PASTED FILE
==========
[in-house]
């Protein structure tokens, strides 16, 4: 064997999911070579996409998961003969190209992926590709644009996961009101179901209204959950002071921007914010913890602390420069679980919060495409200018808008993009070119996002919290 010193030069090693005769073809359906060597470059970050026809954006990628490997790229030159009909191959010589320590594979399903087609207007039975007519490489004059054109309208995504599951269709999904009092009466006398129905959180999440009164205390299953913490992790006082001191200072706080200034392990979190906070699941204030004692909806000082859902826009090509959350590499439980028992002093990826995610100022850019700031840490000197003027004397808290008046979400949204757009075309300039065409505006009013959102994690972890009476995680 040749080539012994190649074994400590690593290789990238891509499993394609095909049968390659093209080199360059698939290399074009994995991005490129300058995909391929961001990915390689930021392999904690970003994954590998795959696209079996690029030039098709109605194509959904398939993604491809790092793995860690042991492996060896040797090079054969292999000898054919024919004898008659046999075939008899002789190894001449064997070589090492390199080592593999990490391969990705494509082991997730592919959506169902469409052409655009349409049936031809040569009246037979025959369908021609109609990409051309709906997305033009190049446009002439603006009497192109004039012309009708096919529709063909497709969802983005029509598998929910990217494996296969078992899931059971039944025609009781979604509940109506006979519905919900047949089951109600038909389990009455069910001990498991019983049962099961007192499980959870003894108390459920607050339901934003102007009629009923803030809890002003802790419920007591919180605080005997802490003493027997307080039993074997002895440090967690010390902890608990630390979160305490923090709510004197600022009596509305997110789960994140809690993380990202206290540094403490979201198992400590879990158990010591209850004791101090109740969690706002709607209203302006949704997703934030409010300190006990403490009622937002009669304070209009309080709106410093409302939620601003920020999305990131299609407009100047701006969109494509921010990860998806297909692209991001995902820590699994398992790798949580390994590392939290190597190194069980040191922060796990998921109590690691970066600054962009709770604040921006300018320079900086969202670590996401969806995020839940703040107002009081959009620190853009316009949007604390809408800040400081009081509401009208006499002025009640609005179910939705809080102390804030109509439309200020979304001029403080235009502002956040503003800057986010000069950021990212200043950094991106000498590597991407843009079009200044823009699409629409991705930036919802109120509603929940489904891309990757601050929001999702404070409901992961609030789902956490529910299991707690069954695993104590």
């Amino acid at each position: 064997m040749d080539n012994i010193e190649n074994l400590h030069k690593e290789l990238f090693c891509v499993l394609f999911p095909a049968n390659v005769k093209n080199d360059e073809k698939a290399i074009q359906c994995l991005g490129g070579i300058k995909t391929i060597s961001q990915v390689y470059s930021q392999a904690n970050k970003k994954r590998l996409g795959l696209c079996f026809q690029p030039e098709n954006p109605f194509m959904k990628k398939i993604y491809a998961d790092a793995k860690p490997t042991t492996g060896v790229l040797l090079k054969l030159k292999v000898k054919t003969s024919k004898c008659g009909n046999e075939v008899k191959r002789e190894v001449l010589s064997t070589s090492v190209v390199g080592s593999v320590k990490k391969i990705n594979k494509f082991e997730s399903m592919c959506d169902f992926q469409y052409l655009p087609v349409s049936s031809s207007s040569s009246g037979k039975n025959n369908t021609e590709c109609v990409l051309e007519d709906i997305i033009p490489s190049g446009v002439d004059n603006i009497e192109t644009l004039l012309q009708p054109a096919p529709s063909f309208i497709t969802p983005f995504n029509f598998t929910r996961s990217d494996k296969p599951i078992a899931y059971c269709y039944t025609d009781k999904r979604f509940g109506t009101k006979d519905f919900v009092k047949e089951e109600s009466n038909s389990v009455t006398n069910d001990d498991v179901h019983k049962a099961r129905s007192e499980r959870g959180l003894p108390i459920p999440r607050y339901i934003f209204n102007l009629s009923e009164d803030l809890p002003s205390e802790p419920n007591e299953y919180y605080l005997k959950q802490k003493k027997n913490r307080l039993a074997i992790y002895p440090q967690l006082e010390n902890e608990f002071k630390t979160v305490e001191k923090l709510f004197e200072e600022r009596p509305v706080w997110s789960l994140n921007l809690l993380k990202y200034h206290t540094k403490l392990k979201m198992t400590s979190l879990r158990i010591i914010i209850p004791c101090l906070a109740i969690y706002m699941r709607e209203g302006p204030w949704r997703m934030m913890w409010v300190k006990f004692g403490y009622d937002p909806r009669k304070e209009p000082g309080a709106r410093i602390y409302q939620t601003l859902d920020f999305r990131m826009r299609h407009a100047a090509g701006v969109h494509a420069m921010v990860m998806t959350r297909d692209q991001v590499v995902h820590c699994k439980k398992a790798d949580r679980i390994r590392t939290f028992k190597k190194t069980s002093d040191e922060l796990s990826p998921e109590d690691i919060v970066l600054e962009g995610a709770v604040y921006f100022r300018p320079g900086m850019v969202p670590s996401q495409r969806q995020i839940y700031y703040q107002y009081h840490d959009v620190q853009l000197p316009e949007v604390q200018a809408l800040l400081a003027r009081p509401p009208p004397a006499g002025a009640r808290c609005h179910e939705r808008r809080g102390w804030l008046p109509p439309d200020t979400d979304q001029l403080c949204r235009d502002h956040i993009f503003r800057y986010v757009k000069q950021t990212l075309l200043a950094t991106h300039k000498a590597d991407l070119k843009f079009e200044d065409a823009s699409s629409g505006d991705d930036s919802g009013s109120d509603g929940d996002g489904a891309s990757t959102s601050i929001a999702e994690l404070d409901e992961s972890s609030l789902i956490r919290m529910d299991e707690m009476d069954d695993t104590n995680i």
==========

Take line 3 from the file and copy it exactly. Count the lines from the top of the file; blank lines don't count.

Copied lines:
């Amino acid at each position: 064997m040749d080539n012994i010193e190649n074994l400590h030069k690593e290789l990238f090693c891509v499993l394609f999911p095909a049968n390659v005769k093209n080199d360059e073809k698939a290399i074009q359906c994995l991005g490129g070579i300058k995909t391929i060597s961001q990915v390689y470059s930021q392999a904690n970050k970003k994954r590998l996409g795959l696209c079996f026809q690029p030039e098709n954006p109605f194509m959904k990628k398939i993604y491809a998961d790092a793995k860690p490997t042991t492996g060896v790229l040797l090079k054969l030159k292999v000898k054919t003969s024919k004898c008659g009909n046999e075939v008899k191959r002789e190894v001449l010589s064997t070589s090492v190209v390199g080592s593999v320590k990490k391969i990705n594979k494509f082991e997730s399903m592919c959506d169902f992926q469409y052409l655009p087609v349409s049936s031809s207007s040569s009246g037979k039975n025959n369908t021609e590709c109609v990409l051309e007519d709906i997305i033009p490489s190049g446009v002439d004059n603006i009497e192109t644009l004039l012309q009708p054109a096919p529709s063909f309208i497709t969802p983005f995504n029509f598998t929910r996961s990217d494996k296969p599951i078992a899931y059971c269709y039944t025609d009781k999904r979604f509940g109506t009101k006979d519905f919900v009092k047949e089951e109600s009466n038909s389990v009455t006398n069910d001990d498991v179901h019983k049962a099961r129905s007192e499980r959870g959180l003894p108390i459920p999440r607050y339901i934003f209204n102007l009629s009923e009164d803030l809890p002003s205390e802790p419920n007591e299953y919180y605080l005997k959950q802490k003493k027997n913490r307080l039993a074997i992790y002895p440090q967690l006082e010390n902890e608990f002071k630390t979160v305490e001191k923090l709510f004197e200072e600022r009596p509305v706080w997110s789960l994140n921007l809690l993380k990202y200034h206290t540094k403490l392990k979201m198992t400590s979190l879990r158990i010591i914010i209850p004791c101090l906070a109740i969690y706002m699941r709607e209203g302006p204030w949704r997703m934030m913890w409010v300190k006990f004692g403490y009622d937002p909806r009669k304070e209009p000082g309080a709106r410093i602390y409302q939620t601003l859902d920020f999305r990131m826009r299609h407009a100047a090509g701006v969109h494509a420069m921010v990860m998806t959350r297909d692209q991001v590499v995902h820590c699994k439980k398992a790798d949580r679980i390994r590392t939290f028992k190597k190194t069980s002093d040191e922060l796990s990826p998921e109590d690691i919060v970066l600054e962009g995610a709770v604040y921006f100022r300018p320079g900086m850019v969202p670590s996401q495409r969806q995020i839940y700031y703040q107002y009081h840490d959009v620190q853009l000197p316009e949007v604390q200018a809408l800040l400081a003027r009081p509401p009208p004397a006499g002025a009640r808290c609005h179910e939705r808008r809080g102390w804030l008046p109509p439309d200020t979400d979304q001029l403080c949204r235009d502002h956040i993009f503003r800057y986010v757009k000069q950021t990212l075309l200043a950094t991106h300039k000498a590597d991407l070119k843009f079009e200044d065409a823009s699409s629409g505006d991705d930036s919802g009013s109120d509603g929940d996002g489904a891309s990757t959102s601050i929001a999702e994690l404070d409901e992961s972890s609030l789902i956490r919290m529910d299991e707690m009476d069954d695993t104590n995680i």